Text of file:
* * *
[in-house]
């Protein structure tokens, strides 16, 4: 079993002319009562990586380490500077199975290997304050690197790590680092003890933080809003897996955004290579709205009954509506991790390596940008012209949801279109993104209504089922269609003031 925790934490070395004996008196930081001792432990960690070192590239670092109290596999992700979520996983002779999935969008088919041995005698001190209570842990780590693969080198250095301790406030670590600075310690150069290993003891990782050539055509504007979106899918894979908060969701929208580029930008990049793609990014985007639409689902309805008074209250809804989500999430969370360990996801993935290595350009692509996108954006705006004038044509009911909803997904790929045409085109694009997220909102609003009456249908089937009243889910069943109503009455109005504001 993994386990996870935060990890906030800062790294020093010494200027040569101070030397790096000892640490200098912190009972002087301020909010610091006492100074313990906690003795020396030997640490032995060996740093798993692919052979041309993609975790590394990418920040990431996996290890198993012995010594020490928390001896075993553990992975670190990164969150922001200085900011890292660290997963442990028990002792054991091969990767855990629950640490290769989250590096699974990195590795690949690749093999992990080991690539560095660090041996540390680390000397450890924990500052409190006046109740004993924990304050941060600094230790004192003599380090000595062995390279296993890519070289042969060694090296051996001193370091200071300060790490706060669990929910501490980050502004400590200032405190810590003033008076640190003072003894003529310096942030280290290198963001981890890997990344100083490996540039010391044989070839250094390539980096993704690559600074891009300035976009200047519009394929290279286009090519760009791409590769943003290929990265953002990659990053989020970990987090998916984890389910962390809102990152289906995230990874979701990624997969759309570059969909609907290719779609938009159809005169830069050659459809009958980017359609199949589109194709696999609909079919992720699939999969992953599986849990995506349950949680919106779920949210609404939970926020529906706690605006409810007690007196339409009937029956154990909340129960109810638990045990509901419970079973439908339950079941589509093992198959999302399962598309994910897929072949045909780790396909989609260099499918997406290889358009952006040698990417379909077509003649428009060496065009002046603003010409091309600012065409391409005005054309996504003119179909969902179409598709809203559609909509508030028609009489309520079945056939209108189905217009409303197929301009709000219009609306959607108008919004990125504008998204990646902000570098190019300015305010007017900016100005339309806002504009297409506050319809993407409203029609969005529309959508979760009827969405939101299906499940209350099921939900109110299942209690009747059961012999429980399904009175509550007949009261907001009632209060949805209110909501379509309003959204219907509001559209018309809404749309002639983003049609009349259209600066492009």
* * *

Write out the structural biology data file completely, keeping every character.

[in-house]
């Protein structure tokens, strides 16, 4: 079993002319009562990586380490500077199975290997304050690197790590680092003890933080809003897996955004290579709205009954509506991790390596940008012209949801279109993104209504089922269609003031 925790934490070395004996008196930081001792432990960690070192590239670092109290596999992700979520996983002779999935969008088919041995005698001190209570842990780590693969080198250095301790406030670590600075310690150069290993003891990782050539055509504007979106899918894979908060969701929208580029930008990049793609990014985007639409689902309805008074209250809804989500999430969370360990996801993935290595350009692509996108954006705006004038044509009911909803997904790929045409085109694009997220909102609003009456249908089937009243889910069943109503009455109005504001 993994386990996870935060990890906030800062790294020093010494200027040569101070030397790096000892640490200098912190009972002087301020909010610091006492100074313990906690003795020396030997640490032995060996740093798993692919052979041309993609975790590394990418920040990431996996290890198993012995010594020490928390001896075993553990992975670190990164969150922001200085900011890292660290997963442990028990002792054991091969990767855990629950640490290769989250590096699974990195590795690949690749093999992990080991690539560095660090041996540390680390000397450890924990500052409190006046109740004993924990304050941060600094230790004192003599380090000595062995390279296993890519070289042969060694090296051996001193370091200071300060790490706060669990929910501490980050502004400590200032405190810590003033008076640190003072003894003529310096942030280290290198963001981890890997990344100083490996540039010391044989070839250094390539980096993704690559600074891009300035976009200047519009394929290279286009090519760009791409590769943003290929990265953002990659990053989020970990987090998916984890389910962390809102990152289906995230990874979701990624997969759309570059969909609907290719779609938009159809005169830069050659459809009958980017359609199949589109194709696999609909079919992720699939999969992953599986849990995506349950949680919106779920949210609404939970926020529906706690605006409810007690007196339409009937029956154990909340129960109810638990045990509901419970079973439908339950079941589509093992198959999302399962598309994910897929072949045909780790396909989609260099499918997406290889358009952006040698990417379909077509003649428009060496065009002046603003010409091309600012065409391409005005054309996504003119179909969902179409598709809203559609909509508030028609009489309520079945056939209108189905217009409303197929301009709000219009609306959607108008919004990125504008998204990646902000570098190019300015305010007017900016100005339309806002504009297409506050319809993407409203029609969005529309959508979760009827969405939101299906499940209350099921939900109110299942209690009747059961012999429980399904009175509550007949009261907001009632209060949805209110909501379509309003959204219907509001559209018309809404749309002639983003049609009349259209600066492009």